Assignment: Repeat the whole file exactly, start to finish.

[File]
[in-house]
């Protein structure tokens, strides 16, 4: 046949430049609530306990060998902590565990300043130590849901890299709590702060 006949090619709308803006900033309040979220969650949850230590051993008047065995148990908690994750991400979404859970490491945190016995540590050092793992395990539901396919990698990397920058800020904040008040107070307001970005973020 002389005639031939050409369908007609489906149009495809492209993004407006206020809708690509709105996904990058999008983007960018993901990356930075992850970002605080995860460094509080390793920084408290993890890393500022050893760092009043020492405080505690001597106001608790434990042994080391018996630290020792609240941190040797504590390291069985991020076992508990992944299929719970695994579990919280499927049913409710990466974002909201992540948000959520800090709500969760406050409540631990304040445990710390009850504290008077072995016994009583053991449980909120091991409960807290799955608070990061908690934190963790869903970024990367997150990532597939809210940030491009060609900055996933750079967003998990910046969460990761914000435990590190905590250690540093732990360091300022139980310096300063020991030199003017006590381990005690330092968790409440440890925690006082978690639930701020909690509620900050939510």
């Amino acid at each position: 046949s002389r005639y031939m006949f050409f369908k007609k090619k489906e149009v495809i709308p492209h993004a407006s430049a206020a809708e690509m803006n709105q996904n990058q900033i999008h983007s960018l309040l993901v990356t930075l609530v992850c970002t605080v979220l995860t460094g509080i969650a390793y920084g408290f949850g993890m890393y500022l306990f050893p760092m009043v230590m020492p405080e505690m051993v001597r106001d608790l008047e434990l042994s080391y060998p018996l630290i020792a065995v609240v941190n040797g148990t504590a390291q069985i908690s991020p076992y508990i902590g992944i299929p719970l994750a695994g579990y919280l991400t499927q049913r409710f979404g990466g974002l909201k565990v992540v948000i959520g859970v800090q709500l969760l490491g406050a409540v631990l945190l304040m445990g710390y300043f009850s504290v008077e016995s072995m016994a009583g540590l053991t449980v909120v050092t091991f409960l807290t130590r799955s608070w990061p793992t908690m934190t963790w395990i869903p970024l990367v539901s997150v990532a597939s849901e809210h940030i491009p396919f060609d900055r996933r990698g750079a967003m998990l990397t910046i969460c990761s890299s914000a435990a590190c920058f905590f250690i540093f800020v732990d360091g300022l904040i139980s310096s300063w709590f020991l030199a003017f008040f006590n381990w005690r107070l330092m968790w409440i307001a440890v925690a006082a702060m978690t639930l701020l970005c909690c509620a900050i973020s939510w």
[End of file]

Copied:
[in-house]
């Protein structure tokens, strides 16, 4: 046949430049609530306990060998902590565990300043130590849901890299709590702060 006949090619709308803006900033309040979220969650949850230590051993008047065995148990908690994750991400979404859970490491945190016995540590050092793992395990539901396919990698990397920058800020904040008040107070307001970005973020 002389005639031939050409369908007609489906149009495809492209993004407006206020809708690509709105996904990058999008983007960018993901990356930075992850970002605080995860460094509080390793920084408290993890890393500022050893760092009043020492405080505690001597106001608790434990042994080391018996630290020792609240941190040797504590390291069985991020076992508990992944299929719970695994579990919280499927049913409710990466974002909201992540948000959520800090709500969760406050409540631990304040445990710390009850504290008077072995016994009583053991449980909120091991409960807290799955608070990061908690934190963790869903970024990367997150990532597939809210940030491009060609900055996933750079967003998990910046969460990761914000435990590190905590250690540093732990360091300022139980310096300063020991030199003017006590381990005690330092968790409440440890925690006082978690639930701020909690509620900050939510």
């Amino acid at each position: 046949s002389r005639y031939m006949f050409f369908k007609k090619k489906e149009v495809i709308p492209h993004a407006s430049a206020a809708e690509m803006n709105q996904n990058q900033i999008h983007s960018l309040l993901v990356t930075l609530v992850c970002t605080v979220l995860t460094g509080i969650a390793y920084g408290f949850g993890m890393y500022l306990f050893p760092m009043v230590m020492p405080e505690m051993v001597r106001d608790l008047e434990l042994s080391y060998p018996l630290i020792a065995v609240v941190n040797g148990t504590a390291q069985i908690s991020p076992y508990i902590g992944i299929p719970l994750a695994g579990y919280l991400t499927q049913r409710f979404g990466g974002l909201k565990v992540v948000i959520g859970v800090q709500l969760l490491g406050a409540v631990l945190l304040m445990g710390y300043f009850s504290v008077e016995s072995m016994a009583g540590l053991t449980v909120v050092t091991f409960l807290t130590r799955s608070w990061p793992t908690m934190t963790w395990i869903p970024l990367v539901s997150v990532a597939s849901e809210h940030i491009p396919f060609d900055r996933r990698g750079a967003m998990l990397t910046i969460c990761s890299s914000a435990a590190c920058f905590f250690i540093f800020v732990d360091g300022l904040i139980s310096s300063w709590f020991l030199a003017f008040f006590n381990w005690r107070l330092m968790w409440i307001a440890v925690a006082a702060m978690t639930l701020l970005c909690c509620a900050i973020s939510w």